Potemkin Village

Is Vladimir Putin bluffing when he threatens to use nukes? Some people say he’s gone mad, but what if he’s bluffing? How can you tell the difference? The answer is in a few numbers.

Denis Pombriant

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Russia doesn’t have serviceable nuclear weapons. They certainly have nukes and have demonstrated them to the world, but that was decades ago, and they have fallen into disrepair because they are too expensive to maintain, and Russia is too poor to afford it. Perhaps a small subset of Russian nukes remains serviceable, but do they know which ones? And do they want the world to know this?

Is Putin playing Cool Hand Luke with nukes? Source: the movie

This statement comes from some research and basic analysis, but I am not a nuclear scientist or diplomat nor am I in any way affiliated with the US government or any of its regulatory or military bodies. I am a civilian and a rank amateur. That said, here’s what I found.

My thesis is that Russia can’t risk launching any of its nukes because it can’t be sure they’ll work. I am sure the warheads are fine, the fissile material in them has a roughly 30,000-year half-life. Good enough for these calculations.

But the rockets that would heave these monsters of destruction are delicate things that require frequent attention and maintenance. Many of these rockets have some liquid fuel component meaning that they rely on liquid oxygen as the oxidant and jet fuel or kerosine as the propellent. Some might use solid fuel boosters which require less maintenance, but they might still need liquid oxygen. They could also use other chemicals as oxidizers but that misses the point.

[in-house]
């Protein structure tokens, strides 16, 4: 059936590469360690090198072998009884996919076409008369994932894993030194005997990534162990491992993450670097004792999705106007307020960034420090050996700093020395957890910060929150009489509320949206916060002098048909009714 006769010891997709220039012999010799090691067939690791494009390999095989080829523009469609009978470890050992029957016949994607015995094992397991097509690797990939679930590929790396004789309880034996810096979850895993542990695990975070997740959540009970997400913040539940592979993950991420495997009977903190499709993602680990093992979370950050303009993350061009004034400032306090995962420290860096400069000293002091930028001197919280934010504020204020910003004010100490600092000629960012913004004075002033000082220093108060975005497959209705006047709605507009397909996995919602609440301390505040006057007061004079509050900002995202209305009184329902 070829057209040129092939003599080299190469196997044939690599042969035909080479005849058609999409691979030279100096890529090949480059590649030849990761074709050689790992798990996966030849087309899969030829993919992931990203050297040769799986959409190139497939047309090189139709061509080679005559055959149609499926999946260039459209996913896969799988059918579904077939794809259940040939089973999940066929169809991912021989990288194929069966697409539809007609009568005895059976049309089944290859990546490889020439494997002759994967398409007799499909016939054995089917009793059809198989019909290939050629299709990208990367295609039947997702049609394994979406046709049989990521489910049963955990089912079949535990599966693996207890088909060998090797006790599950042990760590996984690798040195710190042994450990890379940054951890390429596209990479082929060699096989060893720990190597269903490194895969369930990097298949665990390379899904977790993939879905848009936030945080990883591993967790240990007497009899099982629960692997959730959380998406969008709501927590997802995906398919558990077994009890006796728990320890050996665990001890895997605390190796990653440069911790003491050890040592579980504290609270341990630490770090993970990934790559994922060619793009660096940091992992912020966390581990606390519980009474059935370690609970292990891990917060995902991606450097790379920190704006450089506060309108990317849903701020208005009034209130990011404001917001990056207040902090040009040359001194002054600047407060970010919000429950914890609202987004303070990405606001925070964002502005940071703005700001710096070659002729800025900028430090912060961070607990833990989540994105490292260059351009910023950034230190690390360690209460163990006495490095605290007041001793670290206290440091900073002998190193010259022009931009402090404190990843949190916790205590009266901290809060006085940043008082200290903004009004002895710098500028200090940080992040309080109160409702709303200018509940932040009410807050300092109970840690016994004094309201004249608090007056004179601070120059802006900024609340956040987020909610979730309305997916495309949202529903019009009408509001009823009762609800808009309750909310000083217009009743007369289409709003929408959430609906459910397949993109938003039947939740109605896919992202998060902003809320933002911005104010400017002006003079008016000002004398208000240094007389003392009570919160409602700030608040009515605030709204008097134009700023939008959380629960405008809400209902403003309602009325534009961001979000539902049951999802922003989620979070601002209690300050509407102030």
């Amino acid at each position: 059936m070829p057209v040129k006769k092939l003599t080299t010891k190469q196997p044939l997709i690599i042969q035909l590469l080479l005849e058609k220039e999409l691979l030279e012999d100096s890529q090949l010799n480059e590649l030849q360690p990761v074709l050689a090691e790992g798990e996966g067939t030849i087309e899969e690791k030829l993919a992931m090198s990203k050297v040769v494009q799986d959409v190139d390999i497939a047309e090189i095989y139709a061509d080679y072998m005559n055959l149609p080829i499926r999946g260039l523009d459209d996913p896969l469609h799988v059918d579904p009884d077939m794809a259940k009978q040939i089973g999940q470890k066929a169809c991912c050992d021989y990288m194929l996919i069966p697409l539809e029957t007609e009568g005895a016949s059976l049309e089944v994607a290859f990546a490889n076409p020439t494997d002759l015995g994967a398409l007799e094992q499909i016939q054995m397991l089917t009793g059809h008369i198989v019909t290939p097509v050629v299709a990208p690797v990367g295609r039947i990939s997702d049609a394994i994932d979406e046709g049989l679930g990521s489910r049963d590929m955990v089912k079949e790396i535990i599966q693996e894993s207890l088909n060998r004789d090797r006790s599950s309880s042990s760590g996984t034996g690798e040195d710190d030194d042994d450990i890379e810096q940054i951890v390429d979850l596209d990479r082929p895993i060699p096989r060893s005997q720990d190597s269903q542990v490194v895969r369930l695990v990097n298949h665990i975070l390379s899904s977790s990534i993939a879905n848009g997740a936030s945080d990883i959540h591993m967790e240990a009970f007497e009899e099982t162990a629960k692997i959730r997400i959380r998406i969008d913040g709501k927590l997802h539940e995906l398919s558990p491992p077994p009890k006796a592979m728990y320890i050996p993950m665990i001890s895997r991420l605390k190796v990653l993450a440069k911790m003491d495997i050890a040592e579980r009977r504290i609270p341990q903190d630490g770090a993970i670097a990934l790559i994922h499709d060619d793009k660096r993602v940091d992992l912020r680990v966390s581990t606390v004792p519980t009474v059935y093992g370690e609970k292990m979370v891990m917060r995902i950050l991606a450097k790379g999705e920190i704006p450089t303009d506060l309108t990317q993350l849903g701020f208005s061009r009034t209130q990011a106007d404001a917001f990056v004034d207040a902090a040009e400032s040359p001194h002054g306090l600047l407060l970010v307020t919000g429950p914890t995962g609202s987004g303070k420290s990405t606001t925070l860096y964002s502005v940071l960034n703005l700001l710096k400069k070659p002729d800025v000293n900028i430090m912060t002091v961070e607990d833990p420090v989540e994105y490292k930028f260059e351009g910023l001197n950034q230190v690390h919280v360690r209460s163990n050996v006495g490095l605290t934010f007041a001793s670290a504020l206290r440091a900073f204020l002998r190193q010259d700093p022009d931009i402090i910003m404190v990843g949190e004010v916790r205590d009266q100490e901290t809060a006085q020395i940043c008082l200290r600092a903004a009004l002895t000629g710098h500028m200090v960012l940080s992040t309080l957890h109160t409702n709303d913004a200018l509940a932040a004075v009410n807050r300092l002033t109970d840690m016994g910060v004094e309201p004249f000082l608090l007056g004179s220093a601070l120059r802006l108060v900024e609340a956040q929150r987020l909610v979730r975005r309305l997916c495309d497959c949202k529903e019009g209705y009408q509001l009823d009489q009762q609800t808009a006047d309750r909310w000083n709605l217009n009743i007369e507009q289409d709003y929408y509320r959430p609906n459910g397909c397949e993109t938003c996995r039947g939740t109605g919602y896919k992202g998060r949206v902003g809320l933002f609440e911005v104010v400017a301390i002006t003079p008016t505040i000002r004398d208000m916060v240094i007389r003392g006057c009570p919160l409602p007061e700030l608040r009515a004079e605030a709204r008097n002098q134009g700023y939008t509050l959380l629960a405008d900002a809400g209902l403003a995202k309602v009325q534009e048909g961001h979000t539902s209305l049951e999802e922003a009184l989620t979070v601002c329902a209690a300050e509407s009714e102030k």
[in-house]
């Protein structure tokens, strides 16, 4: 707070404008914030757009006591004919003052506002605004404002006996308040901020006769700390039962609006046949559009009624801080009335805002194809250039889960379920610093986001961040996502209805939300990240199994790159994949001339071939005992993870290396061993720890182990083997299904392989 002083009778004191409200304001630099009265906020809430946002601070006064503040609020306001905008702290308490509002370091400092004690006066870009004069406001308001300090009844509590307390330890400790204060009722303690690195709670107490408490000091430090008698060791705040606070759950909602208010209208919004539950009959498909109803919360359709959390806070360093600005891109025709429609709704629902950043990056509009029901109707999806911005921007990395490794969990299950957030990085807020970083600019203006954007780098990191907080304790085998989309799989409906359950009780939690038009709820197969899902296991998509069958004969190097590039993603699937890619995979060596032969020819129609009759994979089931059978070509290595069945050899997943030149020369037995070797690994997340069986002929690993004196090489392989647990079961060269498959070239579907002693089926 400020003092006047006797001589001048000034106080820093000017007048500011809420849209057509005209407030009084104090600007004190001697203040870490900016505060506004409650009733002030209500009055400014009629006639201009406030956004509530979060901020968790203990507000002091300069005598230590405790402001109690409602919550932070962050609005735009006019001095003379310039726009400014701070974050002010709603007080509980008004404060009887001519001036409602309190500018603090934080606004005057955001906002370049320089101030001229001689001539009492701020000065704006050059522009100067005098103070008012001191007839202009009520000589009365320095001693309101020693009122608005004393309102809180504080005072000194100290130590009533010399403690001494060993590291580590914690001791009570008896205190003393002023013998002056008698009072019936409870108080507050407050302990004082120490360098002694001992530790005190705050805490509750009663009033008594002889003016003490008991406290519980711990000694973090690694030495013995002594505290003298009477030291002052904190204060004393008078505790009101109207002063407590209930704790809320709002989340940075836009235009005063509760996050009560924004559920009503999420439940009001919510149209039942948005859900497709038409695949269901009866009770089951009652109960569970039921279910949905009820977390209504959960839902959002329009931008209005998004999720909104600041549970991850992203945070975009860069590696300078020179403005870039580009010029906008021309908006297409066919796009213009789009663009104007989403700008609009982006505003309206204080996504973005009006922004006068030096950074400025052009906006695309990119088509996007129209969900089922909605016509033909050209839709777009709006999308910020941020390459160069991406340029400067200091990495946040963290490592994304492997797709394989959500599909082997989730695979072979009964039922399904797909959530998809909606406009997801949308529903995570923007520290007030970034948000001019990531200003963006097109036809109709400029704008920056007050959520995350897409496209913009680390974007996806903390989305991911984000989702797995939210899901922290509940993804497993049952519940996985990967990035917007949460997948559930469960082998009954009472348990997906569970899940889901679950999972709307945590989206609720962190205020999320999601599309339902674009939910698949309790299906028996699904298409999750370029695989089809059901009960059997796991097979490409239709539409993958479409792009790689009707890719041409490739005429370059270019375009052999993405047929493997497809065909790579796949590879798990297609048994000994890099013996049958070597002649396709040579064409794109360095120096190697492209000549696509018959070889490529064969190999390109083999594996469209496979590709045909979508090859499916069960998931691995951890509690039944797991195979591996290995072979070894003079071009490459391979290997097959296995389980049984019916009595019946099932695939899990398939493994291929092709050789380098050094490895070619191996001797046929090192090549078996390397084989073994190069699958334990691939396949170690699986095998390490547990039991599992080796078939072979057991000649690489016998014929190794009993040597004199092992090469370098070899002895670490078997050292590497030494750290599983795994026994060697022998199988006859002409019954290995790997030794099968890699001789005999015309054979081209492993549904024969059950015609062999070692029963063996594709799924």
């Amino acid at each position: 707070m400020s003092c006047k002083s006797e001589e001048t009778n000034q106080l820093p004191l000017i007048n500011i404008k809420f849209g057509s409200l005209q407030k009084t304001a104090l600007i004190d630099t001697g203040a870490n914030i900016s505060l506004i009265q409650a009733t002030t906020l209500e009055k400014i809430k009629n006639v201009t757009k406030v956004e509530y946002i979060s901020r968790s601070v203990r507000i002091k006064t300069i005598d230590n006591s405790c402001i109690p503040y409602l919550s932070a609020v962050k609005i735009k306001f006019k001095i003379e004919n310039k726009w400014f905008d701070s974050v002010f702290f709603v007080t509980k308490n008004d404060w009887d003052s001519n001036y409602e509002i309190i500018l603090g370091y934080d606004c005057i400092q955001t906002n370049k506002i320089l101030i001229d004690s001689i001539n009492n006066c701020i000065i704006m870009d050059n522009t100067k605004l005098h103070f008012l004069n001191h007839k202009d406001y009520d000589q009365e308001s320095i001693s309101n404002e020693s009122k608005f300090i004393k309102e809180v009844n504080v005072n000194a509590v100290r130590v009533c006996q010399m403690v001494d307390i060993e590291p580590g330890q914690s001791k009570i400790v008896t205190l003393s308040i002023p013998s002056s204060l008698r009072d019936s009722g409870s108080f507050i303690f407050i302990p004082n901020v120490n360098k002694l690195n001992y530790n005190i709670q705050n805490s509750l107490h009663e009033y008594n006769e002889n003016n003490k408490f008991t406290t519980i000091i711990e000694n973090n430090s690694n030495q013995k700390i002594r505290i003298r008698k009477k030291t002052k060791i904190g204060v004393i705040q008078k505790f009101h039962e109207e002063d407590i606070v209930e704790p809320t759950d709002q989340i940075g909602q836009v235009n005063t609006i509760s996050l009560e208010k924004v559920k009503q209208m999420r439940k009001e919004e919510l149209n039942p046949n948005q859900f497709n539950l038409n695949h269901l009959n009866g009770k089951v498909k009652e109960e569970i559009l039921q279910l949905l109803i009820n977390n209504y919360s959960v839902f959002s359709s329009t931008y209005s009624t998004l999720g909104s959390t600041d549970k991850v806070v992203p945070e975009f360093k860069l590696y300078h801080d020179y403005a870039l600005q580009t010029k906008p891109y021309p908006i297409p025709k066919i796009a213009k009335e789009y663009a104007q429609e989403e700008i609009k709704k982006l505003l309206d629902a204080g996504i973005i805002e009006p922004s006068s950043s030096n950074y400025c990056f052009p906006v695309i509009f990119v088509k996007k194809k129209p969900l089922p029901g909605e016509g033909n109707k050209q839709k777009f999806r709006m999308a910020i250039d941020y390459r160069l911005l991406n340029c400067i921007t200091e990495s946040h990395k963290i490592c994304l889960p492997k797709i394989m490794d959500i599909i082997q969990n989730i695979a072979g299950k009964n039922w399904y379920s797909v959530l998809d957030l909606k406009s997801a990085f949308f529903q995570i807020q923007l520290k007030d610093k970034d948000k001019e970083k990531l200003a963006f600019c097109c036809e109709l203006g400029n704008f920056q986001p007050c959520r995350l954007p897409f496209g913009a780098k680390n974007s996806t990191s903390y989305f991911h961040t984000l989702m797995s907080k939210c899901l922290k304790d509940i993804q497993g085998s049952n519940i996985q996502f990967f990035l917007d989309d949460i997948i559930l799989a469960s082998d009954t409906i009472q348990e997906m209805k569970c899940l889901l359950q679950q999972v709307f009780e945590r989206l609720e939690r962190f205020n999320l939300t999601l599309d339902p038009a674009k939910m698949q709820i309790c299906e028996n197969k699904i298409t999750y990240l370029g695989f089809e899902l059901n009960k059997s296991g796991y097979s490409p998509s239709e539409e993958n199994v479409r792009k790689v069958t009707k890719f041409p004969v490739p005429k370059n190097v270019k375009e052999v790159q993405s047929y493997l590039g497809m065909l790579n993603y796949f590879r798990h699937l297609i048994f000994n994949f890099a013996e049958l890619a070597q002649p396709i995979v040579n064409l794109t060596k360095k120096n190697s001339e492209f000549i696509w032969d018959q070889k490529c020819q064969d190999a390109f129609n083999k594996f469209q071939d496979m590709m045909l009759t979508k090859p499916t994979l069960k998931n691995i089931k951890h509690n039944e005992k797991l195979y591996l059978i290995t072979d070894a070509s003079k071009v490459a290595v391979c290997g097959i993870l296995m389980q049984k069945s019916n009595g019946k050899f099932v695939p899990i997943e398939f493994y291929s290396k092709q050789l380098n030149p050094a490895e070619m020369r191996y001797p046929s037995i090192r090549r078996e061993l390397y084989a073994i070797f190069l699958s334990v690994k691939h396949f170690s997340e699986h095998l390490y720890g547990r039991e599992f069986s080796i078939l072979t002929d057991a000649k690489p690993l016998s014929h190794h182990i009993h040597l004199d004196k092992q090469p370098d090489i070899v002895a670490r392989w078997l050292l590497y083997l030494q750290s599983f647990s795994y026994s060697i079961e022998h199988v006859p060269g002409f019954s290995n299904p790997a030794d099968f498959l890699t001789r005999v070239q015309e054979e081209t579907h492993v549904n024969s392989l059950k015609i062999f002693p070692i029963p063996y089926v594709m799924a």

The fuel tanks on a rocket are thin to save weight and liquid oxygen (at minus 297.3 degrees Fahrenheit) can turn almost anything brittle when applied to it. It takes time, maybe 30 to 60 minutes to ready a missile for flight because those tanks have to be filled or at least topped off. But if the tanks have not been maintained, they could leak and cause the whole device to explode in its silo or shortly after launch.

A few years ago, after numerous failures of its liquid fuel rockets, North Korea switched to solid fuel rocket motors made in the former Soviet Union, but it’s not clear how many of Russia’s 5,977 working nukes of…

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Denis Pombriant

Researcher, author of multiple books including “The Age of Sustainability” about solutions for climate change. Technology, business, economics.